The Grief Gallery




She Was Asian-American

The Grief Gallery presents She Was Asian-American, originally launched during NYCxDESIGN, New York City’s annual design festival, and Asian American and Pacific Islander Heritage Month in 2022.

This edition of The Grief Gallery features photographs, belongings and stories of Asian-American women, including curator Charlene Lam’s Chinese-American mother and other family members.

Young woman in suit jacket and dress, 1960s, seated in airport, nervously holding her purse and looking at the camera

Coming to America

This is my mom, coming to America from Hong Kong at the age of 15. She’s at the airport during a stopover in Canada, looking nervous and very ladylike.
It strikes me profoundly how my mom immigrated to America as a teenager in the early 1960s and became a proud Chinese-American New Yorker, navigating many journeys and balancing many identities.

A Long Journey

If my mother was still alive today, she would be 75 years old. If she was still alive today, living in NYC, I’d be worrying about her being pushed or punched on the street. 
That’s the unfortunate reality of many Asian Americans, especially those in certain areas like NYC. Still. This has been the case for the last couple of years. Grief can be multilayered and complex, and it’s odd to have this bittersweet feeling of being grateful that my mom is “safe” in this respect.

Soy Sauce bottle on gallery plinth
Soy Sauce bottle on gallery plinth

American Girl

Young Asian woman pictured with the 1964 World's Fair Unisphere in Queens, NY

My mom at the 1964 World’s Fair in Queens, NY with the Unisphere in the background.

Young Asian woman in dress standing next to Buick car 1960s

My mom’s after-school routine: Ironing with her siblings in the family’s Chinese laundry, NYC.

Young Asian woman in dress standing next to Buick car 1960s

My mom Marilyn next to the family Buick in Queens, NY, 1967.

Items I Found in My Mother’s House

Soy Sauce bottle on gallery plinth
Tomato pin cushion

The classic tomato pin cushion, possibly my grandma’s (my pau pau)

Red vintage travel bag in a gallery

Vintage travel bag, possibly belonged to my great aunt (my yee pau)

One of many Hello Kitty-related McDonald’s toys, definitely my mom’s

Soy Sauce bottle on gallery plinth


The Grief Gallery monthly gathering

Next gathering: Wednesday May 29th, 2pm ET (NYC) / 7pm UK time

Part of the Reimagine End of Life Event Calendar



The Grief Gallery in Toronto

Part of the DesignTO Festival in Toronto, Canada, January 2022

During Toronto’s annual design festival, The Grief Gallery welcomed visitors to acknowledge personal and collective losses through the contemplation and celebration of objects: the belongings of loved ones lost.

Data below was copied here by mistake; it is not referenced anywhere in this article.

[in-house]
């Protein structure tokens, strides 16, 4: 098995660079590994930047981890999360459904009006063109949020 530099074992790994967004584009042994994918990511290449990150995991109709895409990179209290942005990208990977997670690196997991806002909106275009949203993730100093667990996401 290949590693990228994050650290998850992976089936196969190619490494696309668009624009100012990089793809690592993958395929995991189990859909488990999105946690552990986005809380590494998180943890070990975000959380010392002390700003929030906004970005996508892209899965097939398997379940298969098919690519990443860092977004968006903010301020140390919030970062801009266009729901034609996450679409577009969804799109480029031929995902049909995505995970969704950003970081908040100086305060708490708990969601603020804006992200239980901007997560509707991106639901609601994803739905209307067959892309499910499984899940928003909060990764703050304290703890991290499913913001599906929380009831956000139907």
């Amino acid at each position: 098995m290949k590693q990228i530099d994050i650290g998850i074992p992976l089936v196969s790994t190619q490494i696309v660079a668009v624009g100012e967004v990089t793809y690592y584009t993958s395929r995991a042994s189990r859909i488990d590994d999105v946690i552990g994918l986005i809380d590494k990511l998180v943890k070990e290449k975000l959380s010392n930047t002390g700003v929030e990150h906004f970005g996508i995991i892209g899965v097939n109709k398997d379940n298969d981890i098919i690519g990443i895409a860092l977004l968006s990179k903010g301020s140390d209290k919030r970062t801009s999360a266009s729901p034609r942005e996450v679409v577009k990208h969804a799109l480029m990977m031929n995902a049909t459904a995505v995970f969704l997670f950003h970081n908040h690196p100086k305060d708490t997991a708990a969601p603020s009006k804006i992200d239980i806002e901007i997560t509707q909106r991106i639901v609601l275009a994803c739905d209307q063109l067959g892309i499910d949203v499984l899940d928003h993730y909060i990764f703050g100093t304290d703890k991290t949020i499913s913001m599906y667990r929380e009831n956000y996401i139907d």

Part of NYCxDESIGN, November 2021

An online exhibition exploring the role of the camera in processing grief and loss during New York City’s annual design festival. Three New York creatives who have lost loved ones share their photography-based projects.

The Grief Gallery: Commissions

Part of the London Design Festival and Shoreditch Design Triangle, September 2021

Visitors are invited to explore these universal themes through creative work commissioned in memory of loved ones.


Contribute to

The Grief Gallery’s Collection


What objects and belongings did you keep after a loved one died?

Contribute your selected object and stories to The Grief Gallery’s online collection (ongoing).


Why a Grief Gallery?

When my mom died 11 years ago, I was working as an independent curator in London. My pop-up exhibitions showcased the work of designers, makers and artists, under the names Creative Clerkenwell and The Creative Edit.

When it came time to pick out an urn for my mom’s ashes, I commissioned a custom porcelain urn from an East London ceramicist whose work I loved.

That was the start of my work as a Grief Curator. Over the years, I’ve commissioned illustrations, paper art and photoshoots in memory of my mom and others’ loved ones. I’ve presented exhibitions in London and Brooklyn about grief and loss.

Channeling my grief into creating and commissioning work from designers and makers has been an incredibly rewarding and healing experience.

After an extended period of grief and loss on many levels, I invite visitors to explore the universal themes of grief and loss through this creative lens. Out of darkness and pain, we can craft beauty and create meaning.

– Charlene Lam, Curator and Founder, The Grief Gallery


Why a grief gallery? Learn More

The Grief Gallery was founded by curator and grief coach Charlene Lam.

Interested in learning more about grief coaching? Get in touch to book a complimentary call.





Join us for The Grief Gallery's monthly grief gathering the last Wednesday of the month.

More grief events from Charlene and The Grief Gallery

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